Legislators gathered on the anniversary of Abraham Lincoln's death to hear arguments over the Abraham Presidential Library and Museum and a private fundraising foundation that the ALPLM says is overly secretive about finances.
The foundation says that it has given millions of dollars to help the ALPLM, including $1.8 million during the most recent fiscal year. But ALPLM officials say that the nonprofit provides scant financial support for the institution's programs and infrastructure needs.
With no legislation pending on ALPLM governance or finances, legislators on the House Tourism Committee asked why the fray over money and power landed in their laps. Lawmakers urged the two sides to hire a mediator, an idea the foundation supports and the ALPLM rejects. Two legislators suggested repealing a 2019 law that gives the foundation a role in running the institution.
Acting ALPLM director Melissa Coultas told lawmakers last week that her staff has calculated that seven cents out of every dollar raised by the foundation over the past three years has gone for programs and infrastructure at the public institution. The amount doesn't include federal grants to support the Papers of Abraham Lincoln project that flow through the foundation, nor does it include money that's gone toward retiring debt the foundation incurred to purchase artifacts including a stovepipe hat that the museum no longer displays because there's no solid proof it belonged to Lincoln. The foundation and ALPLM had agreed to jointly hire experts to examine the hat, but the nonprofit recently backed out, saying it will pay for a study by experts who will sign nondisclosure agreements to help settle a controversy that's festered for nearly a decade. According to the ALPLM, the foundation during the past three years has spent more than 40 percent of its money on payroll and more than 19 percent on interest.
"The bottom line is that if foundation donors think their money supports the library and museum's exhibits, educational programs or infrastructure needs, they are 93 percent wrong," Coultas told the committee.
Coultas testified that the foundation has contributed an average of $167,000 a year for museum activities and that the net worth to the public is $80,000, given the state has provided the nonprofit with free office space and utilities. The ALPLM, she said, has received no money from foundation memberships sold at the door that came with free admission. She repeated complaints that the foundation won't provide the ALPLM with information on how it spends money and that the private group refused good-faith negotiations on renewal of a memorandum of understanding setting out roles and responsibilities. The agreement expired on March 31.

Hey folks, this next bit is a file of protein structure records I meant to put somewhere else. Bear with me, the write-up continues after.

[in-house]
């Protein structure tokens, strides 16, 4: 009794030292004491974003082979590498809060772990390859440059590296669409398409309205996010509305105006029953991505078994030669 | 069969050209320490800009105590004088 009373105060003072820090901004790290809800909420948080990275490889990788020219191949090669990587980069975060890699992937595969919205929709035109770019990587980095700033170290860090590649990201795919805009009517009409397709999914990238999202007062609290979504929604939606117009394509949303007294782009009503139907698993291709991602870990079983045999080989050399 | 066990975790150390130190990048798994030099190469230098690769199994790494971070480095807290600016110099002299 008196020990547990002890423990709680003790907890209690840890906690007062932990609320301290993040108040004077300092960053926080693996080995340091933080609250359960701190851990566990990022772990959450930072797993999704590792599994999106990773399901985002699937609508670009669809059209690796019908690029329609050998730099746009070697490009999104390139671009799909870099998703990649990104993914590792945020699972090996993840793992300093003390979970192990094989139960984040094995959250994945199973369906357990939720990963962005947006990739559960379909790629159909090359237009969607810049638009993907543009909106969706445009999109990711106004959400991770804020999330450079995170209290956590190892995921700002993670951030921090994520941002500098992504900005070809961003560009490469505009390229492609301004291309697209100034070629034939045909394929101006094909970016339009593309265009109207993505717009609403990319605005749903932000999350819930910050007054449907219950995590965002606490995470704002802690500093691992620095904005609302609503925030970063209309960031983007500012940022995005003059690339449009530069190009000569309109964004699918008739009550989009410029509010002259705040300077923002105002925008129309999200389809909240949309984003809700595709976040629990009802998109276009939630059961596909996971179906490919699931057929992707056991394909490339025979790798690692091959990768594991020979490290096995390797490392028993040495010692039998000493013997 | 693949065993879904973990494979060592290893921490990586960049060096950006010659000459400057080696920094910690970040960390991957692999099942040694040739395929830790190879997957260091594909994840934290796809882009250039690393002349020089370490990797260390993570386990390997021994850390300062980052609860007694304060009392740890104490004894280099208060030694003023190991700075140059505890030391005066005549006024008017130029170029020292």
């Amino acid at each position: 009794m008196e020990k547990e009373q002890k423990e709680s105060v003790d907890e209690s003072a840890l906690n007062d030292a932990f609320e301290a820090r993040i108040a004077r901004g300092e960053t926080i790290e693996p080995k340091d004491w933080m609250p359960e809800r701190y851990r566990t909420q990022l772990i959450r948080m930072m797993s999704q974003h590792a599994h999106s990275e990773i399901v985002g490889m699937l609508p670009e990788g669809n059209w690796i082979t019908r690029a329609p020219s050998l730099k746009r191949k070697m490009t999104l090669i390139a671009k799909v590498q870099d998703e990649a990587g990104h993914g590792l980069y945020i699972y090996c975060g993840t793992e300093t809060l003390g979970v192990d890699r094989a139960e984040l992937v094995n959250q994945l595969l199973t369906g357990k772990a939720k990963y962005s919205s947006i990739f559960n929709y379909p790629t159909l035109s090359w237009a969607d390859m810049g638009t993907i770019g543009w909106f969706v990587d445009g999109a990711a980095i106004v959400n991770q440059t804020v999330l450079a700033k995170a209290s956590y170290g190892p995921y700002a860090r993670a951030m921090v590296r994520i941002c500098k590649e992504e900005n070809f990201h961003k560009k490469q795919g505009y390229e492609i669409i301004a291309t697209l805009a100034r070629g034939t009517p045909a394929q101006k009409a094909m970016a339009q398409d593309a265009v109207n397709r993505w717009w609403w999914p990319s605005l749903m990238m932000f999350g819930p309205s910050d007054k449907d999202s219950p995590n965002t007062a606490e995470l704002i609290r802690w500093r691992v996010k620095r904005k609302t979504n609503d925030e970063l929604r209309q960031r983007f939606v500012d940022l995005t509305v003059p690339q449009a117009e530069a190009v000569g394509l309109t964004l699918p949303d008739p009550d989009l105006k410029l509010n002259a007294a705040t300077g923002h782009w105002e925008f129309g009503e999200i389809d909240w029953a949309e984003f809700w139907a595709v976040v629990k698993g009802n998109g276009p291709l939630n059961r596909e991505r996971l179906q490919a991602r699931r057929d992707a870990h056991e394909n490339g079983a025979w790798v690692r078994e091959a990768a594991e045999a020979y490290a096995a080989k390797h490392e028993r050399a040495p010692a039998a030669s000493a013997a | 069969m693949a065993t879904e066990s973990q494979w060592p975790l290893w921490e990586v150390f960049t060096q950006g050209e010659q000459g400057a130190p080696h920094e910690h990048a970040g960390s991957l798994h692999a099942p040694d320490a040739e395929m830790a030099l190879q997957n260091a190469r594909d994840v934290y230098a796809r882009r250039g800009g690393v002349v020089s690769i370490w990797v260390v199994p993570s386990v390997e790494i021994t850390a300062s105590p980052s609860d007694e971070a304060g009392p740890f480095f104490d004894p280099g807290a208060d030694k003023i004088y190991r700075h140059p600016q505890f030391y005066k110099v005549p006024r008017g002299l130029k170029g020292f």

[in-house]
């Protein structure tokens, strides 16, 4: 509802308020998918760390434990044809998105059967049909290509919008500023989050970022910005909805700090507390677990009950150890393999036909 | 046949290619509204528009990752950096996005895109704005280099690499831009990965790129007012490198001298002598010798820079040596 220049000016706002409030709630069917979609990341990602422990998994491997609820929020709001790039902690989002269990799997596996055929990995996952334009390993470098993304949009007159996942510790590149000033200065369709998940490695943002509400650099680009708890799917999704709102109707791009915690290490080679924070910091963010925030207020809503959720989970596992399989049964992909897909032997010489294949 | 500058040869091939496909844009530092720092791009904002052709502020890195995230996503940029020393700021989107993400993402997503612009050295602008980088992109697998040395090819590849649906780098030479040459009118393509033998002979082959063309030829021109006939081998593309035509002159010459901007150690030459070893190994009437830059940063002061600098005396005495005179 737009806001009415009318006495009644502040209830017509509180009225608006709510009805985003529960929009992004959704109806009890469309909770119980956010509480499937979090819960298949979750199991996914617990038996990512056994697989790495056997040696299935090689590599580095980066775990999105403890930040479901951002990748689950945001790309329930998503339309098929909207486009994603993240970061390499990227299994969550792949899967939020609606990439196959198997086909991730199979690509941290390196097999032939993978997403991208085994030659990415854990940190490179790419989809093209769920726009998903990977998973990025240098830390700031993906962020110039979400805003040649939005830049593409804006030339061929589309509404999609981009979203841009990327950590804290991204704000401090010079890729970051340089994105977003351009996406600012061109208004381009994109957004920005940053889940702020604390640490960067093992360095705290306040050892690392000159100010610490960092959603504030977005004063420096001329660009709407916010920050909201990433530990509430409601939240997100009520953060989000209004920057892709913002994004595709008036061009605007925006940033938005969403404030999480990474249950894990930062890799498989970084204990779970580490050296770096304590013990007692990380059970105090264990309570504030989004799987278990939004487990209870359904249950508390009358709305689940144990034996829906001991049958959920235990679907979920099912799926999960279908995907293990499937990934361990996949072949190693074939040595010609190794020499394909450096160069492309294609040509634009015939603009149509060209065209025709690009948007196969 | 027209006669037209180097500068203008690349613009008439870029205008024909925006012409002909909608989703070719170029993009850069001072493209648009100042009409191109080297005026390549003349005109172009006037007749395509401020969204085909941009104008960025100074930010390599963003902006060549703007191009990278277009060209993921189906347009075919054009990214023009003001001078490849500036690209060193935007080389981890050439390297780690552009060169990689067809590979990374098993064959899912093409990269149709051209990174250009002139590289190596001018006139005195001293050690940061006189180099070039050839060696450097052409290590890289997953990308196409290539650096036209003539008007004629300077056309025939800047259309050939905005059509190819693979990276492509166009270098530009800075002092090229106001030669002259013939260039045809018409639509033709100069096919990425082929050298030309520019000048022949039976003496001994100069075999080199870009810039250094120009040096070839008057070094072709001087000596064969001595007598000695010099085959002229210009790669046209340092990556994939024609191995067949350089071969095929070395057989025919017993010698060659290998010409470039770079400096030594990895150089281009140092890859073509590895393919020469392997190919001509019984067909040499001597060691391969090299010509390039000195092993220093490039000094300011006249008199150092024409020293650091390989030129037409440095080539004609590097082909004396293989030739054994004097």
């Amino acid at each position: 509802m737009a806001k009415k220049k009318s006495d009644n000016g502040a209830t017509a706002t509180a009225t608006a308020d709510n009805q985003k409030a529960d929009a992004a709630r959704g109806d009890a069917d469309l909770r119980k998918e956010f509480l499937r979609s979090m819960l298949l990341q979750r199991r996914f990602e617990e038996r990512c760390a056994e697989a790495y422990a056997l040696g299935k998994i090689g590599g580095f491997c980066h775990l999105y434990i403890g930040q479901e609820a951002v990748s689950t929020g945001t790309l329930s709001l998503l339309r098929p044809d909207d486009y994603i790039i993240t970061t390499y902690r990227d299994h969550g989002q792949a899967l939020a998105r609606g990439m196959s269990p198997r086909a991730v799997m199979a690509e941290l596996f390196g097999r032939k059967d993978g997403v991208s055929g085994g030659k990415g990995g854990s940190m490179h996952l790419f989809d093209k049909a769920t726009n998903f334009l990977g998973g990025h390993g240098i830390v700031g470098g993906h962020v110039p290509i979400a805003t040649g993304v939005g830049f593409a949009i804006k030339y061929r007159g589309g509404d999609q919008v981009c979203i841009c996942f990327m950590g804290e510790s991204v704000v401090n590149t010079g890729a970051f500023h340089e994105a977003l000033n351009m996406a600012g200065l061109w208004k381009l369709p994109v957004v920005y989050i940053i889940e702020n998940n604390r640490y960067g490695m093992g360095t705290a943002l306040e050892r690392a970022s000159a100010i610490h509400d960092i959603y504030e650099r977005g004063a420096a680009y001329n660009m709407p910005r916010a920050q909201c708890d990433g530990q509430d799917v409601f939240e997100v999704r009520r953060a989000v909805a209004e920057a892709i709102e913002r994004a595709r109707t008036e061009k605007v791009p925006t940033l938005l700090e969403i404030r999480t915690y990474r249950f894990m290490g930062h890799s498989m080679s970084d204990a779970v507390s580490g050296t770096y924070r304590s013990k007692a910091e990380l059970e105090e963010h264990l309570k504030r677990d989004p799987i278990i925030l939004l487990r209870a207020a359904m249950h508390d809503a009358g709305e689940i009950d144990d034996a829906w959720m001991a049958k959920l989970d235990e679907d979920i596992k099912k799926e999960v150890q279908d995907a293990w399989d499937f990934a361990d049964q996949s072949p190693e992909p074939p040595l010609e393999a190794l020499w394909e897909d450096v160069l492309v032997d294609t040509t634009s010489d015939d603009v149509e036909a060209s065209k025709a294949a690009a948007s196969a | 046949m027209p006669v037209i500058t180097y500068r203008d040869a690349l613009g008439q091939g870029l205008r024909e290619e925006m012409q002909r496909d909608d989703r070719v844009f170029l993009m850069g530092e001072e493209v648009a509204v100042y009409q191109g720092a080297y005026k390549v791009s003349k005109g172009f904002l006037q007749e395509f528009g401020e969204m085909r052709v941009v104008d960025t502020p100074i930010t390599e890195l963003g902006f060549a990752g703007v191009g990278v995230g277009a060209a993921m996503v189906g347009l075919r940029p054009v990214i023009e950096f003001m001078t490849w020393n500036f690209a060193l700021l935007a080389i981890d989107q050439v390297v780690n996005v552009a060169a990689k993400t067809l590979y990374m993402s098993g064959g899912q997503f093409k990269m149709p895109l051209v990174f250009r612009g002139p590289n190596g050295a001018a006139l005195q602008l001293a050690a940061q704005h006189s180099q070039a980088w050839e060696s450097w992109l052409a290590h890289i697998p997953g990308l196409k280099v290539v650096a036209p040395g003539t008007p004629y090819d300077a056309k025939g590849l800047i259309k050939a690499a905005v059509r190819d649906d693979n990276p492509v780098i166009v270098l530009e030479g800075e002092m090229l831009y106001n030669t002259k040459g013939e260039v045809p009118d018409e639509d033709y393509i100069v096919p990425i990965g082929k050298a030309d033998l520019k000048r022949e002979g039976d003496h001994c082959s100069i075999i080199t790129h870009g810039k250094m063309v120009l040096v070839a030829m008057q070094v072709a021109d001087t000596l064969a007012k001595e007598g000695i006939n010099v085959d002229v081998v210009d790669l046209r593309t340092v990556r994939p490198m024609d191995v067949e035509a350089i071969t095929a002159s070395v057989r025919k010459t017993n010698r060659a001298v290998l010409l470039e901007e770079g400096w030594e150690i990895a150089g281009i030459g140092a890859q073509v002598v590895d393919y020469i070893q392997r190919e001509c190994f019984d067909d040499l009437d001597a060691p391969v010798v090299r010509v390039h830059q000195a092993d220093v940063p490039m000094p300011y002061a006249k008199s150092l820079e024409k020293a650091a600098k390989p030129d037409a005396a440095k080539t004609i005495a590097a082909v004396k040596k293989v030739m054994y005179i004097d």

"After more than a year of trying to understand the operations of the foundation, we simply can't show you or the taxpayers that the foundation has anything but a parasitic relationship with the museum," Coultas told lawmakers. "We have made every effort to be professional and diplomatic in our public comments about the foundation, but I have to tell you, bluntly, I have never experienced anything close to this level of stonewalling or hostility."
Erin Carlson Mast, foundation executive director, accused the ALPLM of either engaging in mistruths or exhibiting a "baffling misunderstanding" of how to read Internal Revenue Service financial reports required from nonprofits.
"The purpose of any foundation is to raise and disburse money," Mast testified. "Unfortunately, the ALPLM has spread damaging misinformation about the foundation's efforts. ALPLM has falsely and publicly claimed...that the foundation only provides them with seven cents of every dollar raised." About 70 cents of every dollar raised or earned by the foundation goes toward ALPLM expenses, Mast testified.
The foundation wants a mediator to help the two sides reach agreement, Mast testified, an idea supported by at least three lawmakers on the tourism committee.
"I do believe the foundation's heart is in the right spot," Rep. Kathleen Willis, D-Northlake, said. "This is childish bickering, back and forth."
Rep. Terra Costa Howard, D-Lombard, said the matter should be before a mediator, not lawmakers. "I'm still not quite sure what you want us to do," she said. "Both sides need to be open to having a non-party with no interest in this helping you get through to an agreement."
Asked by Costa Howard whether the ALPLM would agree to mediation, museum officials declined.
"We appreciate your thoughts," Dave Kelm, ALPLM general counsel told her. "Thank you very much, representative."
"Thank you for your dismissal," Costa Howard responded.
If the two sides make progress, Costa Howard said she'd consider repealing a 2019 law, passed in hopes of resolving differences, that gives the foundation a role in running the institution. Kelm said the ALPLM would agree to mediation only if the law is first repealed. "Without that, they can run back to the General Assembly, which is what they always do," he said.
The law calls for a working group consisting of legislators, ALPLM officials and foundation officials, but the group hasn't been established. It is supposed to be chaired by the state historian, but the state historian, an ALPLM employee, was fired last summer and Gov. JB Pritzker wants to make the position akin to a poet laureate.
"Why does the foundation need to be in state law?" Rep. Tim Butler, R-Springfield, asked. Mast said she'd have to check with the foundation board. Sarah Phelan, the foundation's treasurer, didn't answer.